Recap of Bean Fest 2: Open Season

Bean Fest 2: Open Season is a workshop demonstrating results of our 2015 Specialty Crop Block Grant funded by the Hawai‘i Department of Agriculture.

Nothing says Halloween like B-E-A-N-S! This is why we scheduled Bean Fest 2 on ole Hallow’s eve. A group of 20 or so interested growers, eaters, and a chef came out to the GoFarm Waimānalo campus to see our replicated dry bean (pulse) trial in action. Unfortunately, no one came in costume. We are currently in the middle of our second trial planting of the 10 most promising dry bush bean varieties for Hawai‘i. The varieties are Beniquez, Grey Speckled Palapye Cowpea, Kebarika, Mayo Coba, Red Speckled, SB DT1, Six Nations, Sulphur, TARS-MST1, and Tiger Eye.

Background on the project

Counter Culture—in partnership with Leeward and Maui Community Colleges, GoFarm Hawai‘i, and Kawailoa Farm—applied and was awarded a USDA and Hawai‘i Department of Agriculture Specialty Crop Block Grant for 2015. The grant’s purpose is “to solely enhance the competitiveness of specialty crops” and our specialty crop was dry beans (a.k.a. pulses).

Beans are a great source of plant-based protein and are very useful in sustainable/organic cropping systems as they can pull atmospheric nitrogen back into the soil. But, there aren’t a lot of dry beans grown in Hawai‘i likely due to the lack of infrastructure or machinery to dry, thresh (beat the bean out of the pod), and clean. De-shelling and cleaning beans by hand is very arduous process and not economically viable. We wanted to explore the possibility of producing more dry beans in Hawai‘i and build/acquire some low-tech and shareable equipment to help with post-harvest.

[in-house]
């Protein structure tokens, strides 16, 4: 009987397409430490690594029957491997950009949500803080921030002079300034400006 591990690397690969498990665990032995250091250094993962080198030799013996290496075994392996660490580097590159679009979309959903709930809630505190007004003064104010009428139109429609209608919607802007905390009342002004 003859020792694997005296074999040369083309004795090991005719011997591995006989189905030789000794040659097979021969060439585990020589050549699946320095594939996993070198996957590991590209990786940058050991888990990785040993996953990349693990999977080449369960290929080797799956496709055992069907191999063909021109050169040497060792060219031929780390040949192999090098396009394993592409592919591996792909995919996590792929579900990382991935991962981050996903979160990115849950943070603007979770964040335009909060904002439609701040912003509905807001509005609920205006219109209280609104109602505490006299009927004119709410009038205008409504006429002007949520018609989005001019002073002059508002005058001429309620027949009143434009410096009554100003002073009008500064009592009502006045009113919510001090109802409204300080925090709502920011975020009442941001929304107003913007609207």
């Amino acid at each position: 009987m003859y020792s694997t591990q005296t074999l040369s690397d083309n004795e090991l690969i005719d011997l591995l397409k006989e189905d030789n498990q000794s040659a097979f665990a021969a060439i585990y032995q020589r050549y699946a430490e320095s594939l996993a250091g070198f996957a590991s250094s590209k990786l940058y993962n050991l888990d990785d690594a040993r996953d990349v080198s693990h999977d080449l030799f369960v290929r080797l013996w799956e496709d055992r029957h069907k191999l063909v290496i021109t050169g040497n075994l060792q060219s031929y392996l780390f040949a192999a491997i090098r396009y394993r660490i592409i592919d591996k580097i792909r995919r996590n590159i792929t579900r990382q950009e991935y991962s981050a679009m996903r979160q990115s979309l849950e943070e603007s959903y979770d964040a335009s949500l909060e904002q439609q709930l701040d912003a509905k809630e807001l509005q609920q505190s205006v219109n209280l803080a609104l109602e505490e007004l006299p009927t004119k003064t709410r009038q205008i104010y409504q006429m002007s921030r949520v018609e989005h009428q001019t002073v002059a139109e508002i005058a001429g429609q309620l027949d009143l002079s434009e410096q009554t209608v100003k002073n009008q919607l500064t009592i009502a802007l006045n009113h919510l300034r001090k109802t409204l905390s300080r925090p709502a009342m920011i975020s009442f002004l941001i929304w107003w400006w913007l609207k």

Trial and trial again

For the most part the beans are growing well, but the bean fly is a worthy pest to this crop. Since our trial goal is to test these beans in organic systems, we only applied neem oil once a week for 4-5 weeks to try to deter the bean fly from laying eggs inside the stem of the plant. It is interesting seeing how much smaller the plants are on the windward side compared to the drier, sunnier Waialua and Leeward sites.

In a month or so, we will do our final harvest at all four trial sites (Leeward, Punalu‘u, GoFarm Waimānalo, and Waialua). By that time we should have a working thresher thanks to help from Agrefab and will be able to evaluate the commercial viability of actually getting from harvested bean plant to a one pound package of beans ready for sale.

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